Secure Oracle application design and the ANY privileges



The non existing privilege to grant someone else the right to create objects in your schema is a recurring debate where I work and most probably in many other places. The recurrent question is “can you grant me the right to create a table in another schema ?” and as you know the only possible solution is to grant the high privilege CREATE ANY TABLE.

With this CREATE ANY TABLE high privilege comes a bunch of other “required” privileges like DROP ANY TABLE, ALTER ANY TABLE and so on. By laziness, and to be fair, also because sometimes it is not that easy to achieve comes the SELECT ANY TABLE, UPDATE ANY TABLE, INSERT ANY TABLE and DELETE ANY TABLE privileges. For this last bunch of privileges you can still argue that the owner of the object(s) can grant what’s required and close the thread. But for the CREATE ANY TABLE there is no trivial solution…

One excellent reference when designing your application with an Oracle database as a backend is the website of Pete Finnigan and in particular this presentation:

Design For Your Database Applications – Least privilege, data and ownership

I tend to mostly agree on all (hum) but for some parts I would simplify and act differently, let me clarify…

The not so bad solution to avoid CREATE ANY TABLE

The least privilege approach is obviously a must and the recent privilege analysis feature that has been made free can be of great help.

The application must also NOT connect with the owner of the database objects and you must have an applicative dedicated account with only minimum required privileges (read only or whatever). The password of this account must not be shared with end users and ideally you change it regularly with an automatic solution (CyberArk Application Access Manager (AAM)). The password of this account must not be found in configuration file of your applicative servers and you should use a password vault to sore it (Azure Key Vault for example).

Inside the database you must also split the different parts of the application or the many applications is their own dedicated database account owner. If all your applications reside is same database account owner then it is impossible to segregate data access between batches and scripts that are using the only database account owner to connect to database (not so many hopefully).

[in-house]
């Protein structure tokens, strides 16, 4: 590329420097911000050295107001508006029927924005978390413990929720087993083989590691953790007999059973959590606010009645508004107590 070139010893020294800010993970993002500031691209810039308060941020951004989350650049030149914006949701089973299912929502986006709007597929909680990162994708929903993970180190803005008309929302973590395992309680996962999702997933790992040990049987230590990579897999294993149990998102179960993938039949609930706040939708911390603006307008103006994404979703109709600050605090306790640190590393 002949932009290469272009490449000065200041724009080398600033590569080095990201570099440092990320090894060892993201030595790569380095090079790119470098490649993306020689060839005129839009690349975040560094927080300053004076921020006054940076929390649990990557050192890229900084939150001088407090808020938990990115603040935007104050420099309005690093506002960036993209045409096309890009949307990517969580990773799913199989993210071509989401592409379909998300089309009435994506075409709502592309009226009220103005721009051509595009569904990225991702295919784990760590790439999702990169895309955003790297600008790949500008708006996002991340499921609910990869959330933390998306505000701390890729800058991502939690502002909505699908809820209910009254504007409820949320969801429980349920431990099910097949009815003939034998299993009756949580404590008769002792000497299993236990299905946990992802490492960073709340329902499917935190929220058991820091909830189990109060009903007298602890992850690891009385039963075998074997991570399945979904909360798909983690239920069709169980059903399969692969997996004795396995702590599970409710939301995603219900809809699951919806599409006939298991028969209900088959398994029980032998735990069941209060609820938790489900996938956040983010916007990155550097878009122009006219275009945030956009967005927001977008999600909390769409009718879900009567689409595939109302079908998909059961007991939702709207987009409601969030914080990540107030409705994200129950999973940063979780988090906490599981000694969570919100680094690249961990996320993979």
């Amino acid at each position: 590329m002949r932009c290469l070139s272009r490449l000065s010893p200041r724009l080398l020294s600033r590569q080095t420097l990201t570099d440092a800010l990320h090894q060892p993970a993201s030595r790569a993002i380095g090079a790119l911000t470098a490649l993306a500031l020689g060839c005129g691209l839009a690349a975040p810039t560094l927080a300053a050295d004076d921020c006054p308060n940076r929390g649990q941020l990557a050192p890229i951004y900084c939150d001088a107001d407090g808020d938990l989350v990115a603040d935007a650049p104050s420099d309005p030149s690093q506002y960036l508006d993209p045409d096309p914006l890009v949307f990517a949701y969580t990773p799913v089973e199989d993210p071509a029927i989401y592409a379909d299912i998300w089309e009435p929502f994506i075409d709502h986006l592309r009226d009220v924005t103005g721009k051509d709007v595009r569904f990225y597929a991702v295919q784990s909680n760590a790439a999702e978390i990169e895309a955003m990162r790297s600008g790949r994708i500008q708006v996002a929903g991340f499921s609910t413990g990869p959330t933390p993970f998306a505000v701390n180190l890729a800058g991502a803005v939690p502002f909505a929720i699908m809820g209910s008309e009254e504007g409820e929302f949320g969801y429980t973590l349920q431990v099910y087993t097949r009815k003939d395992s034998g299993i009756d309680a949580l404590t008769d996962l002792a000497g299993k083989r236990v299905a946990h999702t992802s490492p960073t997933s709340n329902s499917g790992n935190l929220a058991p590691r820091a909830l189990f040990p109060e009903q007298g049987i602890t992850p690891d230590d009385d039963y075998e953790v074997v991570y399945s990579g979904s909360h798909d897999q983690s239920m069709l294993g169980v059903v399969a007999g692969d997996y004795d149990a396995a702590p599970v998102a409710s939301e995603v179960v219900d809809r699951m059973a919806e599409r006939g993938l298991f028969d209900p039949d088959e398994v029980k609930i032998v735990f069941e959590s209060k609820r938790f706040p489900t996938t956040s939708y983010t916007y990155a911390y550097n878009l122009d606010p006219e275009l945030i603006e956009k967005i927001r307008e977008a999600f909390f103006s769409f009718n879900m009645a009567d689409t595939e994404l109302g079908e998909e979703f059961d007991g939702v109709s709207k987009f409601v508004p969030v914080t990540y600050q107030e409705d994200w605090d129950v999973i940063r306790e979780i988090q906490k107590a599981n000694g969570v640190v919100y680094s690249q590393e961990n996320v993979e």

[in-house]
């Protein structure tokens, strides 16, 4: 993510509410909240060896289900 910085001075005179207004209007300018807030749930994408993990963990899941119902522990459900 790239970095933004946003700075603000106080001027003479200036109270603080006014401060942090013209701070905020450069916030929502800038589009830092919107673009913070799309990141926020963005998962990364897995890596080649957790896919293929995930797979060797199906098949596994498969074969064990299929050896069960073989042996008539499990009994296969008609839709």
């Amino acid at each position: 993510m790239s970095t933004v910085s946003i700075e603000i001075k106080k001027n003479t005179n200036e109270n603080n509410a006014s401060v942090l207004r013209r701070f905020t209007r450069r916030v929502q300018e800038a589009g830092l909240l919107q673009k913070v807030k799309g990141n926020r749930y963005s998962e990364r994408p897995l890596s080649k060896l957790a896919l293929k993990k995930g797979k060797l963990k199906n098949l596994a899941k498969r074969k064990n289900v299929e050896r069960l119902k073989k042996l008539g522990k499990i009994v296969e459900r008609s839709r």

I also like to set this database account owner an Operating System authenticated account (in live, not necessarily on QA/Dev/T&I) to avoid remote connection through SQL*Net to it. In other word the account authentication is backported to the operating system and not to the database. Said differently you need to have an OS account with exact same name (os_authent_prefix) as the database and authenticate to it before being able to connect to the database. Not being able to use, for example, SQL Developer or Toad to access those accounts might be seen as a limitation but this is more for me an increased security and it avoid mistakes patching live while thinking being on a development platform (true story !):

Example of an OS authenticated account:

SQL> create user app_owner identified externally;
User created.

For increased security there is also an option to add a certificate to those OS authenticated account. You also have the option to create account identified by your enterprise LDAP directory (IDENTIFIED GLOBALLY) but this is a bit more complex to manage and requires more infrastructure.

Then remains the usual case where you need to patch your production data model and so where you need to connect with the schema owner. This access might be required by internal people or by a third party to whom you bought the software.